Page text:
Barclays Plc will probably be fined for violating a three-year-old settlement over interest-rate rigging, but U.S. prosecutors will stop short of seeking a guilty plea, which they are demanding from UBS AG, people familiar with the matter said.
The fine would come on top of a penalty that the Justice Department is poised to announce in coming days when it resolves a probe of Barclays and four other banks for manipulating currency benchmarks, said three people, who asked not to be named because the decision isn’t final.
The size of the fine isn’t clear but as of a few weeks ago was around $60 million, one of the people said. Negotiations are continuing and the terms and penalty amounts could change, the people said.
Kerrie Cohen, a spokeswoman for Barclays in New York, and Peter Carr of the Justice Department declined to comment.
Barclays would be the second bank to be penalized by the Justice Department for breaking earlier vows of good behavior as prosecutors pursue settlements against five firms over allegations they rigged currency trades. Official announcements are likely to be made next week, people familiar with the timing have said.
Barclays seems to be getting off more lightly than UBS Group AG, which will probably plead guilty to criminal charges related to its settlement over rigging the London interbank offered rate, or Libor, a person familiar with the matter has said. The plea is a consequence of UBS’s admission that it participated in fixing currency benchmarks, in violation of a 2012 agreement with the Justice Department not to commit more crimes.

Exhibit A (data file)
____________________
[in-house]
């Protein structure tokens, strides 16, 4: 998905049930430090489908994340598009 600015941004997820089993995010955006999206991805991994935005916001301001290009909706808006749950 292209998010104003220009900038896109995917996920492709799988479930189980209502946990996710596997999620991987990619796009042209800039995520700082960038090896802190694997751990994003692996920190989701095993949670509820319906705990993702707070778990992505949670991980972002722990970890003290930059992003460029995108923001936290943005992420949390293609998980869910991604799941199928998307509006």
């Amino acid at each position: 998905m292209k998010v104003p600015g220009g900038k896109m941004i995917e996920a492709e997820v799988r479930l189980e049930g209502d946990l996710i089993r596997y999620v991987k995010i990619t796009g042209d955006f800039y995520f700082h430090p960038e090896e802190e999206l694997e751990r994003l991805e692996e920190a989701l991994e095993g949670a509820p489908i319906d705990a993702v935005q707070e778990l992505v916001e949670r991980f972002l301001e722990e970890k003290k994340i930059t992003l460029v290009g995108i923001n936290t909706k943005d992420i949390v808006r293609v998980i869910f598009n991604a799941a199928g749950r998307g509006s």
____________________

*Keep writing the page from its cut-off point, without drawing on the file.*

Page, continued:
Barclays, the U.K.’s second-largest bank by assets, had a similar non-prosecution agreement over Libor. It isn’t clear why a violation of that agreement would trigger fines but not charges.
Barclays is expected to plead guilty to currency-rigging charges along with Citigroup Inc., JPMorgan Chase & Co. and Royal Bank of Scotland Plc, people familiar with the matter have told Bloomberg News.
As part of next week’s settlement, Barclays is likely to pay fines and penalties of more than $1 billion to the Justice Department, the U.K’s Financial Conduct Authority and New York’s Department of Financial Services, people familiar with the matter have said.
The Justice Department’s criminal chief signaled she was ready to charge banks for previous conduct if they violate criminal settlements — a first for the financial industry — in a March speech.
“Where a bank that violates a DPA or NPA is a repeat offender with a history of misconduct, or where a violating bank fails to cooperate with an investigation or drags its feet, that bank will face criminal consequences for its breach of the agreement,” Assistant Attorney General Leslie Caldwell said at an anti-money-laundering conference in Florida.
Barclays agreed to pay $452.3 million in June 2012 to the Justice Department, the Commodity Futures Trading Commission and the U.K.’s Financial Services Authority, predecessor to the Financial Conduct Authority, to resolve allegations it rigged Libor rates. The Justice Department didn’t charge the firm as Barclays vowed to not commit criminal acts.
For Barclays, an additional Libor fine would be the latest twist in a long-running attempt to resolve legal problems related to currency trading.
In November, the bank backed out of a settlement with the U.K.’s FCA after Benjamin Lawsky, the New York bank regulator that holds Barclays’s license to operate in the U.S., refused to sign on. Lawsky then announced his own investigation into electronic currency trading at Barclays, Deutsche Bank AG and other firms licensed to operate in New York.
Lawsky said last month that he’s willing to join the Justice Department settlement with Barclays over currency manipulation as long as the bank agrees to keep cooperating with his probe.